Posted by: Patricia Salkin | September 9, 2018

NY Appellate Court Reverses Use Variance Denial Based on Evidence of Pre-existing Nonconforming Use

This post was authored by Amy Lavine, Esq.

The property at issue in this case was a two-family home that the petitioner had rented out since buying the property in 1977. When he applied for a use variance in 2013 to continue the residential rental use, however, the town denied his request. The board of zoning appeals and the trial court affirmed the denial of his use variance, but the Appellate Division reversed on appeal and held that the variance denial was arbitrary and capricious. Although the property was no longer zoned for residential use, the court explained that it was nevertheless a legal nonconforming use of the property. The evidence demonstrated that the structure had been built in 1920, long before the enactment of zoning amendments in 1945 that prohibited residential property uses, and affidavits from neighbors and other community members sufficiently proved that the nonconforming use was established when those amendments were passed. On the other hand, the town failed to produce any evidence to rebut the nonconforming use, and as a result the court found no basis “to support the rationality of the Board’s determination denying the proposed use variance.”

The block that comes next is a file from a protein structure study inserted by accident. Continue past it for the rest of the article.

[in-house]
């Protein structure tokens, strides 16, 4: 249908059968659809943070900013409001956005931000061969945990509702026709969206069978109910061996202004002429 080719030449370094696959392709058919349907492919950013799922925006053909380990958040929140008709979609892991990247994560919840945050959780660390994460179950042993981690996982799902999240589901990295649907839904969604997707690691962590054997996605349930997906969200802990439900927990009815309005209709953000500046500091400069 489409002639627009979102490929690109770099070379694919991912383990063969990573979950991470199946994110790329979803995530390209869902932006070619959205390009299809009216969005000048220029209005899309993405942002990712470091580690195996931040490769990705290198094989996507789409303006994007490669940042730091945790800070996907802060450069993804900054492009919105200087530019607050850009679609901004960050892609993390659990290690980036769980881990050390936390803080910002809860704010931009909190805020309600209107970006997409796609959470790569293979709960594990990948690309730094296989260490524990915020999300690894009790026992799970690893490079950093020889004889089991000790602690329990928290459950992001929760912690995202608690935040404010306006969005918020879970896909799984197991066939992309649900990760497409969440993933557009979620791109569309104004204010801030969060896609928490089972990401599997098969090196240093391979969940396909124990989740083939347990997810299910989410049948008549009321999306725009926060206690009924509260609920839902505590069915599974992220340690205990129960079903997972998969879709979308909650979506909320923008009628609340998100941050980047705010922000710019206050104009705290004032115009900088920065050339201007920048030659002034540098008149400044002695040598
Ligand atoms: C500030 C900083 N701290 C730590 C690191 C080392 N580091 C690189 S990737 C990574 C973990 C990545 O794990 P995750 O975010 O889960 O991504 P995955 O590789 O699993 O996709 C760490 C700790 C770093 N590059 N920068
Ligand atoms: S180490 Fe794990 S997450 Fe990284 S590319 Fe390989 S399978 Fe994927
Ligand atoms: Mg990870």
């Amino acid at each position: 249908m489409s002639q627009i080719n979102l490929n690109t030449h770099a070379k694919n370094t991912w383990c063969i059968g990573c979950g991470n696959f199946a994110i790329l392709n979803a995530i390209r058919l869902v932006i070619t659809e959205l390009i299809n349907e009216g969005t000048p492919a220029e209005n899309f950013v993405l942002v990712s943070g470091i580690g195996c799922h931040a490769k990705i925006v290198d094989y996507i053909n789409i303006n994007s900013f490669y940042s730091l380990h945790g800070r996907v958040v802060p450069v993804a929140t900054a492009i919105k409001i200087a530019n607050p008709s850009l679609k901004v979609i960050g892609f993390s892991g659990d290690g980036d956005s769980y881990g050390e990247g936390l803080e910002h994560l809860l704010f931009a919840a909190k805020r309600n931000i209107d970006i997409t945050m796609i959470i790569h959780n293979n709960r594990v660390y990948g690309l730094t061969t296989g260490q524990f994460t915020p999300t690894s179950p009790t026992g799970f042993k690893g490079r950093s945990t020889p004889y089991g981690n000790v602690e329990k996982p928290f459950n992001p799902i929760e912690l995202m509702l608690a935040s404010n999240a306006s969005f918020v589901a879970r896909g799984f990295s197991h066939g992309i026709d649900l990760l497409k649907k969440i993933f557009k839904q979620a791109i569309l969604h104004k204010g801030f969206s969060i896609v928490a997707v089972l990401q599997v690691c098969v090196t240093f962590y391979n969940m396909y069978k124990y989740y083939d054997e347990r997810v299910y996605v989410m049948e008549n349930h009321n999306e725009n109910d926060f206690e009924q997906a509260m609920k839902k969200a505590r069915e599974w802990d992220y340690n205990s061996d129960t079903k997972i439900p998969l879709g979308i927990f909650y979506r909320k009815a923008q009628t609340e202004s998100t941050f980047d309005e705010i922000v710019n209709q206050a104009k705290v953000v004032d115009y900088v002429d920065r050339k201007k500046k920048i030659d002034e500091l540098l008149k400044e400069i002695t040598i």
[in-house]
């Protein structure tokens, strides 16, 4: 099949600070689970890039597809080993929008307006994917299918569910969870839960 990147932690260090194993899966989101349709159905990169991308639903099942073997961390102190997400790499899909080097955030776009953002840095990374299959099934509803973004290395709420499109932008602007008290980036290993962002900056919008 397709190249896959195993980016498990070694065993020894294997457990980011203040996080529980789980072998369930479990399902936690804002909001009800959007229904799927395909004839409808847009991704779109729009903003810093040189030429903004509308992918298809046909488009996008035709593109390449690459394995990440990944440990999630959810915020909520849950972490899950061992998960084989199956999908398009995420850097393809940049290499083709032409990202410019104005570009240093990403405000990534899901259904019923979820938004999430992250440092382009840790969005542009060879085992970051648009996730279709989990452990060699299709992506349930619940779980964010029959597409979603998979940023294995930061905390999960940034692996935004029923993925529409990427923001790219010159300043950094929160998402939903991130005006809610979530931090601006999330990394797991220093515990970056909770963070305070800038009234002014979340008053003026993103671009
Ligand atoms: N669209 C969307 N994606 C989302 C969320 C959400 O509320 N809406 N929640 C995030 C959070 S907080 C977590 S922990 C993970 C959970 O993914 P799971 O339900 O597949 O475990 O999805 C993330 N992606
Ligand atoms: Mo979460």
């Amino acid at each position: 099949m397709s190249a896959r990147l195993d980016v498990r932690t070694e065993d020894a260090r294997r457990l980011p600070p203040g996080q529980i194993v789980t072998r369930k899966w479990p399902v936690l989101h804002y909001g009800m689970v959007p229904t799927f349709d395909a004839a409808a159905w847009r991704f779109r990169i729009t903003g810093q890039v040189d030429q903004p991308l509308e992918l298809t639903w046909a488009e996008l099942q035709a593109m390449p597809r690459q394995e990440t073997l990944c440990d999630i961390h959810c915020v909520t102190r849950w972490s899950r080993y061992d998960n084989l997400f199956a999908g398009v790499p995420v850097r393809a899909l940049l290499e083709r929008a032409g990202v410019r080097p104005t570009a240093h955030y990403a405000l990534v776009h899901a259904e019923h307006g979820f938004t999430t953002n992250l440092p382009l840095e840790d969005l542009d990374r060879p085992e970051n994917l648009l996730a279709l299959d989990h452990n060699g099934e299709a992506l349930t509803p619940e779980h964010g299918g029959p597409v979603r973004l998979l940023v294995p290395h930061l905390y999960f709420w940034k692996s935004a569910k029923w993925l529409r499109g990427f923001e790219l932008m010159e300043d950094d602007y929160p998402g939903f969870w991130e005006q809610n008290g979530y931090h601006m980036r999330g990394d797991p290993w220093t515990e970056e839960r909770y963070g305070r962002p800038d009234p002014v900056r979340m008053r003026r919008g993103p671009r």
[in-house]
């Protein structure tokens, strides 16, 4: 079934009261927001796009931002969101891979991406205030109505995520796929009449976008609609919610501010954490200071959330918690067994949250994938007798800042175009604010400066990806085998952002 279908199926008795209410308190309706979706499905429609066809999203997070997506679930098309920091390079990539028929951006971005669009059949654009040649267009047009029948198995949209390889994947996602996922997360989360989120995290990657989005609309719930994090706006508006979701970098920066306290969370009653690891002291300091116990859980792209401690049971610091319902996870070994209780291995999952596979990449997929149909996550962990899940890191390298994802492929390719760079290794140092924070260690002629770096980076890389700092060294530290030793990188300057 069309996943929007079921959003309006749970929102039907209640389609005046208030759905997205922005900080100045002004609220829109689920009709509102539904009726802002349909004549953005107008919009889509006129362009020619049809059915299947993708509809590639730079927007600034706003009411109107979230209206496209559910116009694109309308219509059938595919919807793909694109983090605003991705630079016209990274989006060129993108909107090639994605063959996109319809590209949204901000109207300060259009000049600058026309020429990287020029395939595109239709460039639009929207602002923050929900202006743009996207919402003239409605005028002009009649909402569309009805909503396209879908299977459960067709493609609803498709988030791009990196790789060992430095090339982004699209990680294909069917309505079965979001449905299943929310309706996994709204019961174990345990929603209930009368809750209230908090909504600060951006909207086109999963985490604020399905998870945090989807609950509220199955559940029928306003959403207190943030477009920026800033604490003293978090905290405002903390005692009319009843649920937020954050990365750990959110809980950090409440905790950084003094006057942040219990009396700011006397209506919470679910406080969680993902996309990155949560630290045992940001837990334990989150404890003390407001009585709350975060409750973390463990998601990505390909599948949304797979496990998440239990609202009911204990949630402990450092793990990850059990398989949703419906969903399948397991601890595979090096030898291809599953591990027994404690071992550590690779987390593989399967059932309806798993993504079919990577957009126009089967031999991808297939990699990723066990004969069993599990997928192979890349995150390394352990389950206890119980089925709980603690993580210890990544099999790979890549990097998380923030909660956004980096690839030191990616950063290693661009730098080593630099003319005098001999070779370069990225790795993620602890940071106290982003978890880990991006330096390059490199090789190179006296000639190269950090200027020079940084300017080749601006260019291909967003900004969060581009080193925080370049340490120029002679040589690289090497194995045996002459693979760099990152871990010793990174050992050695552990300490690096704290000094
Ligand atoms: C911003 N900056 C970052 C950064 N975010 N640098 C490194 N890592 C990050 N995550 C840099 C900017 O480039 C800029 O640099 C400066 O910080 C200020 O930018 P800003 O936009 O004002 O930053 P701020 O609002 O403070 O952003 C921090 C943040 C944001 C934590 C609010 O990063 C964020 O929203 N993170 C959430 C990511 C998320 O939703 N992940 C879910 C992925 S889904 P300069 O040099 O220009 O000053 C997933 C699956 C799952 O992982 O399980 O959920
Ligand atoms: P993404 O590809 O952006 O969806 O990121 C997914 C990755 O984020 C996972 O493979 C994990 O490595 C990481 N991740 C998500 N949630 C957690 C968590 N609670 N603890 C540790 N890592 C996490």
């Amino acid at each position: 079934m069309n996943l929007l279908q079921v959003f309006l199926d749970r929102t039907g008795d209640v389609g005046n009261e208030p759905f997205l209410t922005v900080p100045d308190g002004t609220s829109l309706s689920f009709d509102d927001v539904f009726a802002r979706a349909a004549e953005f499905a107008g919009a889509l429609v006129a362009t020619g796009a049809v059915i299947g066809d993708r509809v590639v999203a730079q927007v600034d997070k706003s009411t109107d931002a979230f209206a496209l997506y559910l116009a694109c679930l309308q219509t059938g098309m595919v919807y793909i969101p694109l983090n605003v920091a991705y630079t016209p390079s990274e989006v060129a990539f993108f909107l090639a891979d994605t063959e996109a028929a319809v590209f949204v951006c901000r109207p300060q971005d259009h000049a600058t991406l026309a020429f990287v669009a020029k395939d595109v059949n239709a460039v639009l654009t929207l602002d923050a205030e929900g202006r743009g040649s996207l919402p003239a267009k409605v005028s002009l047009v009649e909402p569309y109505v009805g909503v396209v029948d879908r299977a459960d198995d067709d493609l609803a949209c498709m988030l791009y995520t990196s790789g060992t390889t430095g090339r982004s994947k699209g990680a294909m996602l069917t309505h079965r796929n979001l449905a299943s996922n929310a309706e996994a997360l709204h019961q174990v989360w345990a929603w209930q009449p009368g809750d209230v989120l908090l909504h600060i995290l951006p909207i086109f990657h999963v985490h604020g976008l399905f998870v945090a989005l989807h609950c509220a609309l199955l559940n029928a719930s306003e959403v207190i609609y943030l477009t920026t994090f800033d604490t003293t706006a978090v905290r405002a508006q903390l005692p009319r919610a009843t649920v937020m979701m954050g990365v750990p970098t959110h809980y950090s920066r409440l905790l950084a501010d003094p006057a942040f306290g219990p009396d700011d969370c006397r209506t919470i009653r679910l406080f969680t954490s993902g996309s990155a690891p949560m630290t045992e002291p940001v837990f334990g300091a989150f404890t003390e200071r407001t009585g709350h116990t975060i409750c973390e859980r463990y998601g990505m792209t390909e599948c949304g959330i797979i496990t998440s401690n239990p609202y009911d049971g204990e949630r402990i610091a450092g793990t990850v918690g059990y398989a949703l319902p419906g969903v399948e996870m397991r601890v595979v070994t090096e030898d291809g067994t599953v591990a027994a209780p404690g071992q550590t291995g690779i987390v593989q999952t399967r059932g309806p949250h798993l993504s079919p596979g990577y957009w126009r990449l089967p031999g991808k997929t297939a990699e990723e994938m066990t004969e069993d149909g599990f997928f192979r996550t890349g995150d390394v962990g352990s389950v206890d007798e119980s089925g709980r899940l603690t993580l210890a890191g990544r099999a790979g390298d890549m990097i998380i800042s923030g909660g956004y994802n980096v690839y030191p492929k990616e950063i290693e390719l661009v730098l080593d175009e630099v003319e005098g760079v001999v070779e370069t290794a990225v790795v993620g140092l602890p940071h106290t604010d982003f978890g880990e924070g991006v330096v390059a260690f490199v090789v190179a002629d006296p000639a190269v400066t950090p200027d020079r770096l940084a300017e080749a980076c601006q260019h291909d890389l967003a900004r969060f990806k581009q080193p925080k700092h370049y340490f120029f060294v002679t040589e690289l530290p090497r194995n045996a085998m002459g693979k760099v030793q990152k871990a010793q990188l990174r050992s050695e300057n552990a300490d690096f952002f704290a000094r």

Abbatiello v Town of North Hempstead Board of Zoning of Appeals, 2018 WL 3999743 (NYAD 2 Dept. 8/22/2018).

 

 


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